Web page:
Arizona State University, Conservation International & Thinking Machines win Climate Change AI Innovation Grant to scale climate smart aquaculture
Mangrove forests are critical for both slowing the effects of climate change and helping vulnerable communities adapt to the impacts. Unfortunately, fish and shrimp farming has destroyed as much as 38% of mangroves globally and especially in Southeast Asia, home to at least 45% of the world's blue carbon stocks and producer of over 22% of global aquaculture production.
To address this problem, the global nonprofit Conservation International (CI) has piloted the “Climate Smart Shrimp” program, which helps shrimp farmers to produce more food using less land area, freeing up ponds to be replanted with mangroves. CI estimates that the CSS approach could restore as many as 1.7 million hectares of mangrove forests worldwide — while producing the same amount or even more shrimp.
But one of the biggest hurdles to scaling-out the CSS program is locating the exact shrimp ponds where the CSS program would work. Publicly available aquaculture maps don't have all the information or level of detail that CI needs to determine if a site is suitable for CSS. And with hundreds of thousands of aquaculture sites across Southeast Asia, it is impossible to physically inspect every potential location.
This is where data science can help. Thinking Machines will work with CI to apply computer vision to region-wide satellite imagery to rapidly locate and classify shrimp ponds that are potential candidates for the CSS program. This data will then be combined with other criteria — such as proximity to current or historical mangroves, roads, coastlines, populated areas, and exposure to climate hazards like sea level rise and coastal flooding — to identify the top 40,000 most suitable hectares in Southeast Asia for the CSS program.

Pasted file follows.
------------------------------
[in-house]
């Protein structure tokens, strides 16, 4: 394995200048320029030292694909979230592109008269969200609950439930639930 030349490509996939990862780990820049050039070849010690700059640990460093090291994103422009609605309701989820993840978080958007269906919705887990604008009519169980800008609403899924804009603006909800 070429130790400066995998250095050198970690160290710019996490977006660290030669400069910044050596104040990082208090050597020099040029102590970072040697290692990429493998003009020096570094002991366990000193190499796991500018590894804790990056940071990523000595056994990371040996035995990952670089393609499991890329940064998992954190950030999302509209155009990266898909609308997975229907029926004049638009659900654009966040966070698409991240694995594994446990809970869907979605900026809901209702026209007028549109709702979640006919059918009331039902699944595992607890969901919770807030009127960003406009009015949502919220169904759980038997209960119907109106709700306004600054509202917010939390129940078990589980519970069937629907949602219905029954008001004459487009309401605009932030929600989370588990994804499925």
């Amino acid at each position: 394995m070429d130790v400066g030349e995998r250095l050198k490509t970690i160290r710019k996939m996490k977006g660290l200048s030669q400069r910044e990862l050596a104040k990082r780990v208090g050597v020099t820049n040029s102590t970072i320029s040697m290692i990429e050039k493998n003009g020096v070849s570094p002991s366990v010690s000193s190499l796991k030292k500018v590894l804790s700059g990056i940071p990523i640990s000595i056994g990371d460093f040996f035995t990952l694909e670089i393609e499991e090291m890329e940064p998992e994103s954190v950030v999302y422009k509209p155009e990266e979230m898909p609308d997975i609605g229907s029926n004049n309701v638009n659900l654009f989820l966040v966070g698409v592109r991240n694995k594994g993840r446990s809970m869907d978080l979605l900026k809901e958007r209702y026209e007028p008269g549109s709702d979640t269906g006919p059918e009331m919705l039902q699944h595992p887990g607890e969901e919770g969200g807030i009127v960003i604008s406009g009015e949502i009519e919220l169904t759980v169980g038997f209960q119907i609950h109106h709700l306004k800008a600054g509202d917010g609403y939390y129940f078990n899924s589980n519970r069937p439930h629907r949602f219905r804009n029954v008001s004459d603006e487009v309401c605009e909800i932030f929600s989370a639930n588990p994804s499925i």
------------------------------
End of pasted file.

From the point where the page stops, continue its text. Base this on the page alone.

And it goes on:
The project was awarded a research grant by Climate Change AI (CCAI), a global nonprofit that catalyzes work at the intersection of machine learning and climate change. CCAI’s Innovation Grants Program supports research projects that leverage AI or machine learning to address problems in climate change mitigation, adaptation, or climate science. The grant program is funded by Quadrature Climate Foundation and Schmidt Futures with Canada Hub of Future Earth as the fiscal sponsor. Thinking Machines worked with Conservation International and the Arizona State University School of Sustainability on the proposal, which was one of 13 winners from almost 200 submissions to the grant competition.
The project will take place this 2022 and will produce open-source code, datasets, interactive maps, analyses, and research. It will also leverage Thinking Machines’ Eco-Intelligence Solution, a service that provides cutting-edge data analytics to organizations working to protect and restore nature. This solution helps project developers, funders, and landowners more effectively plan and monitor their environmental initiatives by applying end-to-end analysis to unique environmental datasets derived with AI from the latest earth observation data.
Stay tuned in the coming months as we share updates on the project!
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